Arteris Articles

Semiconductor Engineering: When Bugs Escape

Chirag Gandi, Director of Verification at Arteris IP, chats with Brian Bailey in this Semiconductor Engineering article:

When Bugs Escape



July 26th, 2018 - By Brian Bailey

The ability to find bugs has not kept up with the growing complexity of systems. Bugs are more likely to end up in products than ever before.

Verification methodologies have evolved over time. “Today, the industry does layered verification,” states Chirag Gandhi, director of verification for Arteris IP. “It starts at the unit level and there are assumptions on the inputs and outputs at the unit level. It then goes to the sub-system and full-system level. As many layers are defined in the hierarchy as needed. It can go to emulation where it can exercise the use-case that the chip is intended for. The next level above that is silicon, where you have the actual silicon and you do testing before you ship the product. You try to cover as many cases as possible to make sure that you don’t have corner-case bugs.”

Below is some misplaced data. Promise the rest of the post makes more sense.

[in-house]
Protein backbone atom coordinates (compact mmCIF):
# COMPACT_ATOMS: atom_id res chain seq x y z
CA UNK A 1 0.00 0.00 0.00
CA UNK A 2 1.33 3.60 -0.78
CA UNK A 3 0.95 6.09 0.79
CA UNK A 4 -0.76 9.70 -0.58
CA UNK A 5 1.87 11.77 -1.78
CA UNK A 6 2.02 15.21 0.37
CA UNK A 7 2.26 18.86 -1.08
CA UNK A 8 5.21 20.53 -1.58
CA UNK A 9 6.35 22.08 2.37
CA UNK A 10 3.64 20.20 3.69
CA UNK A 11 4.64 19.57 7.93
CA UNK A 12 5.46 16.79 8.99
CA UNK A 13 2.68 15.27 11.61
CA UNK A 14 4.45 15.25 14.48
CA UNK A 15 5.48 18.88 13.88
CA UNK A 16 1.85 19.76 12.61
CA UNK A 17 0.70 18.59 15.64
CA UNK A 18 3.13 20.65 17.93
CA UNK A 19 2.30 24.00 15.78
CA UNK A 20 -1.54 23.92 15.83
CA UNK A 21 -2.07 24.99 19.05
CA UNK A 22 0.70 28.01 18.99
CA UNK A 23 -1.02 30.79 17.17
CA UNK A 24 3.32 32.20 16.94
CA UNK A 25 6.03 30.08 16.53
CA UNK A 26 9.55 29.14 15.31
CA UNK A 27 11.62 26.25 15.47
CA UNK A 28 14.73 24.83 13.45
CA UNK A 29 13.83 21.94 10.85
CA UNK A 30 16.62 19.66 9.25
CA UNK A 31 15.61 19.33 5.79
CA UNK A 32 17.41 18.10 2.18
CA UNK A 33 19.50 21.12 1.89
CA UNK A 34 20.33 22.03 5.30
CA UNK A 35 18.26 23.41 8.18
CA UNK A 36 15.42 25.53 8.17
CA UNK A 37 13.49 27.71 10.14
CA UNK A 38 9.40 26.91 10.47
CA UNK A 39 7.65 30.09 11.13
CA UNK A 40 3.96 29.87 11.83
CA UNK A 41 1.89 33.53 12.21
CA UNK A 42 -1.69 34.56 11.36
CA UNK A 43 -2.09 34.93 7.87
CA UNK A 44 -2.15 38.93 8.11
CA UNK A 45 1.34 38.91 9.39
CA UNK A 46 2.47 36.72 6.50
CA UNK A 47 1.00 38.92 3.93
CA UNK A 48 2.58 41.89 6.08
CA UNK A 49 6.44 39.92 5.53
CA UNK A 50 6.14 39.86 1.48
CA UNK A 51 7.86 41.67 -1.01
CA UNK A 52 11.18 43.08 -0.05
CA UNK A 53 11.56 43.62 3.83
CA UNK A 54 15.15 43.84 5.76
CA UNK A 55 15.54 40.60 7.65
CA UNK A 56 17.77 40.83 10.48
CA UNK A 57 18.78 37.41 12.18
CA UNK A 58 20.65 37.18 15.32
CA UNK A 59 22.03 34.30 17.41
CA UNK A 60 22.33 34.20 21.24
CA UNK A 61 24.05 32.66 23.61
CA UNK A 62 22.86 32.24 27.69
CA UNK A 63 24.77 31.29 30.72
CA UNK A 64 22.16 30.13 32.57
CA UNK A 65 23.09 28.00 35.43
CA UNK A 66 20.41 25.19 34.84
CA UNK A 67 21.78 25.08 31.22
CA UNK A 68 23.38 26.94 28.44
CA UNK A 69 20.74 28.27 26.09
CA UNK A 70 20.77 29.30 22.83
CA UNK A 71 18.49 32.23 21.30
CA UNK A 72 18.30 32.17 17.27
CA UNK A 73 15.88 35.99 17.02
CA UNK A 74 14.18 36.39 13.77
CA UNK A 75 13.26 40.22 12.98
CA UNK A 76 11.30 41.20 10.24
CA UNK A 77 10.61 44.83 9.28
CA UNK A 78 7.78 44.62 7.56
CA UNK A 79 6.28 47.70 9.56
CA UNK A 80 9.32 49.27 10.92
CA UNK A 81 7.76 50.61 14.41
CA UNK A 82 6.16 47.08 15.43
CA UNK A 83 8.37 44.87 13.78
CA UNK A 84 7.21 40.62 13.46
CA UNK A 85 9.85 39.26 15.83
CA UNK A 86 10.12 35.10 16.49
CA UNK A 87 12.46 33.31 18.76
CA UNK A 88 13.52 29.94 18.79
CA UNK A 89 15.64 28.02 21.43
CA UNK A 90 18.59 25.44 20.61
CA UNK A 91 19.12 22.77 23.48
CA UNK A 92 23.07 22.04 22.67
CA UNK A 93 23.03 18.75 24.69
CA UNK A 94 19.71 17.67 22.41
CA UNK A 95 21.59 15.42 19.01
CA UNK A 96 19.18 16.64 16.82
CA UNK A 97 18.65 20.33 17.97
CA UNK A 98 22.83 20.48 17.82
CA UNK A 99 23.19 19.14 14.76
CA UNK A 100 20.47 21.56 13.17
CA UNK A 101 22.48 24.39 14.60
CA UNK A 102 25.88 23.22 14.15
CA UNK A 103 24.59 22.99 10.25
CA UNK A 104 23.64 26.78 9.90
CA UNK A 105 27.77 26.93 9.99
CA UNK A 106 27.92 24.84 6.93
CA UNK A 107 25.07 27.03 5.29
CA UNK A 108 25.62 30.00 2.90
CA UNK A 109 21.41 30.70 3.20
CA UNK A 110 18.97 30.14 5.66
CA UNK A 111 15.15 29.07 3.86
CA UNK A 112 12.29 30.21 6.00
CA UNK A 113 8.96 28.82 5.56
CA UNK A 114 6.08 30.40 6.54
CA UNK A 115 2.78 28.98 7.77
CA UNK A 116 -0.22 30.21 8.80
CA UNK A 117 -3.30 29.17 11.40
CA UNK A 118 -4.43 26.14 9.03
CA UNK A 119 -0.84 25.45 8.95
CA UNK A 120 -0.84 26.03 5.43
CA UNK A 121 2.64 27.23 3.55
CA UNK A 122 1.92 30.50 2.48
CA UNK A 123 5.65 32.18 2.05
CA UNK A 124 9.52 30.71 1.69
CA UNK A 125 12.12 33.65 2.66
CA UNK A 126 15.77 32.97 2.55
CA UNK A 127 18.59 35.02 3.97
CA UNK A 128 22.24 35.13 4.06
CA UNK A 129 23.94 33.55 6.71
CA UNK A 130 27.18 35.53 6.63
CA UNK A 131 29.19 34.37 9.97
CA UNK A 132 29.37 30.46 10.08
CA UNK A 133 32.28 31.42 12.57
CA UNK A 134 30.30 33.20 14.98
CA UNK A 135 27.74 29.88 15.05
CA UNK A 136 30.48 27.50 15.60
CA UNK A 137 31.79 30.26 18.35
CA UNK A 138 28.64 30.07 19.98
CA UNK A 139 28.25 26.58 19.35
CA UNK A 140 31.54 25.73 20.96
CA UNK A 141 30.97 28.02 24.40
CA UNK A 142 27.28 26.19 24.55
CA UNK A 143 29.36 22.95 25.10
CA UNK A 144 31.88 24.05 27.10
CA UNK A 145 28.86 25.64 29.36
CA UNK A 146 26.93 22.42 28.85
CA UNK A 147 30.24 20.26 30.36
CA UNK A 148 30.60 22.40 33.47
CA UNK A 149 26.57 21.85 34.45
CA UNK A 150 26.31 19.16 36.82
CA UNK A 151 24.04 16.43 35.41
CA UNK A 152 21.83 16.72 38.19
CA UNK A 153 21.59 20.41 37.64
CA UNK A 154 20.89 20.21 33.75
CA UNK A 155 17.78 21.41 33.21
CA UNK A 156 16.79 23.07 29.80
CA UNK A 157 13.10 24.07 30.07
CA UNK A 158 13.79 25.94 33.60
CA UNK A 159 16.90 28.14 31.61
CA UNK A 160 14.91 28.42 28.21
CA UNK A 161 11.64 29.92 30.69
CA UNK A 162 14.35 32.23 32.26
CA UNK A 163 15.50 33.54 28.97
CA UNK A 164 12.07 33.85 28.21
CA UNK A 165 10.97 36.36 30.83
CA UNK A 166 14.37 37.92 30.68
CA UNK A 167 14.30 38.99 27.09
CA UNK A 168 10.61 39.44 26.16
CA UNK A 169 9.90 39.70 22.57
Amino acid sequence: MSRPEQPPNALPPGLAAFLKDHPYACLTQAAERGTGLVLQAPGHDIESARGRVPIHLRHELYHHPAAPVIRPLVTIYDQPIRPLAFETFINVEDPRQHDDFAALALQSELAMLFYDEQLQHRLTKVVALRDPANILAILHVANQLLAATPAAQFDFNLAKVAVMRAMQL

Most of the existing verification tools focus on functional errors. “Ten years ago verification engineers only cared about functional errors, and there was little focus on performance,” says Gandhi. “Today, it is part of the verification planning phase. You have to look at the interactions between units to see if it causes problems that result in performance bugs.”

  Download peer-reviewed Springer journal paper about Arteris FlexNoC QoS

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Topics: SoC semiconductor semiconductor engineering arteris ip interconnects emulation silicon RTL